3 things you should know about fish oil supplements

fish oil supplements
CC BY 2.0 hitthatswitch

Fish oil supplements are the easiest way to get healthy omega-3 fatty acids, but according to Dr. Barry Sears in "The Mediterranean Zone," there are some things you should know before you go shopping.

There was a time when people ate a lot more fish and benefited from a healthy intake of omega-3 fatty acids, but then many things changed. Species were hunted almost to the point of extinction, making fish far more expensive, and the oceans became a dumping ground for industrial and urban waste, spreading contamination throughout the marine food chain and making it unsafe to eat fish in great quantities.

The result is that most people no longer have a regular source of omega-3s in their diet. Americans eat only 5 to 10 percent of the omega-3s they did a hundred years ago – and that’s a serious problem, especially when you consider that omega-3s are excellent at reducing inflammation, beneficial for brain and nervous system health, protective against heart disease, and can reduce the incidence and severity of many chronic diseases, including Alzheimer’s.

Dr. Barry Sears, author of The Mediterranean Zone, is a firm believer in the importance of fish oil supplements to increase one’s intake of omega-3 fatty acids, but not just any brand will do. In his book, Dr. Sears explains the “dirty secrets” of fish oil marketing that can help guide you toward the cleanest, purest fish oil supplement.

#1 – All fish oils contain PCBs.

Regardless of what manufacturers or labels claim, it’s impossible to find a fish oil supplement that does not have any Polychlorinated Biphenyl (PCB) in it. Some have lower levels than others, but none is completely free from them.

Here’s one little test you can do at home to test the purity (a.k.a. PCB content) of your fish oil: Pour the contents of five capsules into a shot glass and put it in the freezer. Five hours later, stick a toothpick into it. If it’s frozen solid, that’s an indicator of higher PCB content. If you can stick the toothpick in, that’s better.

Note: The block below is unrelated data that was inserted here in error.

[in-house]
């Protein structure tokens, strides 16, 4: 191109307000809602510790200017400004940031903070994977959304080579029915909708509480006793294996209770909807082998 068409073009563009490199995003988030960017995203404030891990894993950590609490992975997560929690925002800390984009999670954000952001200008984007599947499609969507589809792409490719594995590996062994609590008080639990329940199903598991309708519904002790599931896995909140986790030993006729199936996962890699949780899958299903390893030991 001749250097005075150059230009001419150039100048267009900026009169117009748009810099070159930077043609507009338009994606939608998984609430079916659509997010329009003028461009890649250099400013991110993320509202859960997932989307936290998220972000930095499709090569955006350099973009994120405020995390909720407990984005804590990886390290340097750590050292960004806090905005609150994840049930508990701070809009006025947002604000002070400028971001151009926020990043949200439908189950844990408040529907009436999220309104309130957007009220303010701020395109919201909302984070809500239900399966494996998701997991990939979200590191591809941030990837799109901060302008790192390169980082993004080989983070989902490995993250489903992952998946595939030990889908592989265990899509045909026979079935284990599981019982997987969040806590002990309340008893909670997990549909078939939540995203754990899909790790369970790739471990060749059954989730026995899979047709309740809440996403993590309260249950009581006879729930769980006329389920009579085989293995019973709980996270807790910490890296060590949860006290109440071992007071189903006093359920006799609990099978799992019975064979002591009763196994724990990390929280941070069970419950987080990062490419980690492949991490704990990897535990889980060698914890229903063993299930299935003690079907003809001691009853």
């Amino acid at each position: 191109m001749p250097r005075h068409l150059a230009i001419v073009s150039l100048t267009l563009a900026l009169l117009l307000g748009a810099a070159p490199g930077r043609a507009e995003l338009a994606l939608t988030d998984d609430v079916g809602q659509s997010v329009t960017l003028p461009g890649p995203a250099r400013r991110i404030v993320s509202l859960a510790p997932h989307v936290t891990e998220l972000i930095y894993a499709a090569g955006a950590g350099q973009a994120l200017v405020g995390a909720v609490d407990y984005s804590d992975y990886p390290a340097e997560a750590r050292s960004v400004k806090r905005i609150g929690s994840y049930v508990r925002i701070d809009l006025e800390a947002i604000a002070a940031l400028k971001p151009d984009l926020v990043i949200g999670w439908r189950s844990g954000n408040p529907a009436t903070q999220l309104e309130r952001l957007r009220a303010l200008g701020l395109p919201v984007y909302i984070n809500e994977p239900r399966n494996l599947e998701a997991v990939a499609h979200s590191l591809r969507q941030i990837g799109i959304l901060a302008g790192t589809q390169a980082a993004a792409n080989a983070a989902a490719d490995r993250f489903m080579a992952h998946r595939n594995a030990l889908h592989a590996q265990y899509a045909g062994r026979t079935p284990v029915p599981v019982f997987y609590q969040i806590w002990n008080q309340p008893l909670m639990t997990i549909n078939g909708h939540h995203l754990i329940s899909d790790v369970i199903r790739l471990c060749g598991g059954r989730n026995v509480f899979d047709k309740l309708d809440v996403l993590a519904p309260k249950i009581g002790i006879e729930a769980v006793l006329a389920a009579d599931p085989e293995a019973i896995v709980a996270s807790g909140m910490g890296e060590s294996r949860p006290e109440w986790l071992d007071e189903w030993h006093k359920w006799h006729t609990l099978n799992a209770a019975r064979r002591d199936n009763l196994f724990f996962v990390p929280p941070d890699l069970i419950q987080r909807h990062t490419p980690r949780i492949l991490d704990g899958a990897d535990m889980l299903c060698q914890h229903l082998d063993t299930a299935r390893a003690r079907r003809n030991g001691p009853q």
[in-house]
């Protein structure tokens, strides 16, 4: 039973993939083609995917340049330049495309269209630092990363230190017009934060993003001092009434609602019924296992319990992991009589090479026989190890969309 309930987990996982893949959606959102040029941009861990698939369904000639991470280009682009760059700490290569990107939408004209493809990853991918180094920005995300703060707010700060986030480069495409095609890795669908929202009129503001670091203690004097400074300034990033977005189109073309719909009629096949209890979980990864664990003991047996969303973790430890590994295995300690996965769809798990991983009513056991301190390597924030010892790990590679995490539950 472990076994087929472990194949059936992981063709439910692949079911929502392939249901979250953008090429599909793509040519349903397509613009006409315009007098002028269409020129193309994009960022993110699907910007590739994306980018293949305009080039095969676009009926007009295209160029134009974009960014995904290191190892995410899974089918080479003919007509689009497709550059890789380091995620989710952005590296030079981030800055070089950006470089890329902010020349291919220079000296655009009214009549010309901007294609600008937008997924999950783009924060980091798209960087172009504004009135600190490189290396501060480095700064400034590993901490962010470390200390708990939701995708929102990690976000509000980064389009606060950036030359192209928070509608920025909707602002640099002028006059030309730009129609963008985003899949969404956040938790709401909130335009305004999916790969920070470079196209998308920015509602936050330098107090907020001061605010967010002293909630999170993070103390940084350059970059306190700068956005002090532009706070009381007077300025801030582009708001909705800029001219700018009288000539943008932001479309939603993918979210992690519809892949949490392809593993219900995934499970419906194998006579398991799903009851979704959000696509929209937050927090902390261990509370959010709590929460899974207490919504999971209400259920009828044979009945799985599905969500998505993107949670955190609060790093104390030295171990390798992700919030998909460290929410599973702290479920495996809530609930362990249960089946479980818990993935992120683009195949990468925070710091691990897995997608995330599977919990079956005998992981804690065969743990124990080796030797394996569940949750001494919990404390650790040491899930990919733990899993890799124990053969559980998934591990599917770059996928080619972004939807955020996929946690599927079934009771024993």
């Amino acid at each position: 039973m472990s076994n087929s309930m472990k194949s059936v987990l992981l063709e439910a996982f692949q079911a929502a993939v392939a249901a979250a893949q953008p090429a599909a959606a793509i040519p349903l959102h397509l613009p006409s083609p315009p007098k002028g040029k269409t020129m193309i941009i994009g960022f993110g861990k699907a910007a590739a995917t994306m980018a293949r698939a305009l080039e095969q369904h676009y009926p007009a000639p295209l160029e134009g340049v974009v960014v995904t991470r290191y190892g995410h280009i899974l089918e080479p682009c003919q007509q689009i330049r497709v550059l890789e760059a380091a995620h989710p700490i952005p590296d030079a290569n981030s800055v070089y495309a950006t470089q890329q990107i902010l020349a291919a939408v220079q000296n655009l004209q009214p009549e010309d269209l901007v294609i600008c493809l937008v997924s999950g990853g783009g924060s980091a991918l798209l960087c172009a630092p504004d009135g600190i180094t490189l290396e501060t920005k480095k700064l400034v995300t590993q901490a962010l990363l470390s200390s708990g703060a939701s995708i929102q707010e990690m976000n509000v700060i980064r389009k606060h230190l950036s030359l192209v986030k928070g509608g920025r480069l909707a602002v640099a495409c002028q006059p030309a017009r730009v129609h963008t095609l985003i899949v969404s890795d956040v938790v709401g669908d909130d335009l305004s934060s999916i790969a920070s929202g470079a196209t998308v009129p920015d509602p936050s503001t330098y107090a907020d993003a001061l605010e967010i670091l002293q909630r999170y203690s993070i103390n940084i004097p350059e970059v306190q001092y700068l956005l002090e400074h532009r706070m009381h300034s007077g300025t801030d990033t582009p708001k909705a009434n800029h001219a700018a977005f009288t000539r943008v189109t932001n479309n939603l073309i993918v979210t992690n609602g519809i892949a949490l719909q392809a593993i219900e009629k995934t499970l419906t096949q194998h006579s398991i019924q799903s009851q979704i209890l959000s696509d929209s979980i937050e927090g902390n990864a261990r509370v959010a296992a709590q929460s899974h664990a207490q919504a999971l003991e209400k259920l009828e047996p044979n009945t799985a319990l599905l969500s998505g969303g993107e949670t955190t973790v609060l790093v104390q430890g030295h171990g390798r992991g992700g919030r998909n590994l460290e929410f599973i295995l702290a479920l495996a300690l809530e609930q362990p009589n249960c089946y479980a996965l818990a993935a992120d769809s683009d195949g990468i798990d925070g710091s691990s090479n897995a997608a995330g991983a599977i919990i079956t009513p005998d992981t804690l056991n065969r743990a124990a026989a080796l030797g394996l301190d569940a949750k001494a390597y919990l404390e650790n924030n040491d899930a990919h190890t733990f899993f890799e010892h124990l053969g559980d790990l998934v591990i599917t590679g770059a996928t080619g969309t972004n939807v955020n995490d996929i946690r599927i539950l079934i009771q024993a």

Dr. Sears recommends searching for technical data on the levels of all 209 PCB isomers before buying or continuing to take a particular fish oil supplement. That data should be available on the manufacturer’s website. If not, then don’t consume more than 1 gram (usually equivalent to 1 capsule) daily, or switch brands to one that’s more transparent about those numbers on its website.

#2 – ‘Natural’ fish oil is often unnatural.

Look for ‘refined’ fish oil and stay away from ‘natural’ fish oil, such as cod liver oil. As Dr. Sears writes, “This is the one case where refined is better than natural.” The former has higher levels of omega-3 fatty acids and generally lower levels of PCBs. The latter has an omega-3 content that will never exceed 30 percent, since that is the maximum level of fatty acids occurring in the fish from which its taken, and it must be heated in order to release those stored fats.

There are alternative fish oils that should also be avoided. Krill oil, for example, is produced by dissolving the small shrimp-like creatures in hexane and treating with acetone, and it contains free fatty acids that are prone to oxidization.

#3 – Most fish oil can easily go rancid.

Rancidity is measured by something called a Totox (total oxidation) value. The upper limit, set by the World Health Organization, is 26 milliequivalents per kilogram; anything over 26 means that the product is rancid.

If a fish oil is poorly refined, it will smell unpleasant and manufacturers will add flavourings to mask the smell, but that doesn’t make it any safer for human consumption. Check the manufacturer’s website; a good company should always post its PCB and Totox levels for each batch. If not, find another more transparent brand.

Before you go shopping, check out LabDoor’s list of the 51 best fish oil supplements.

Tags: Diet | Fish | Health

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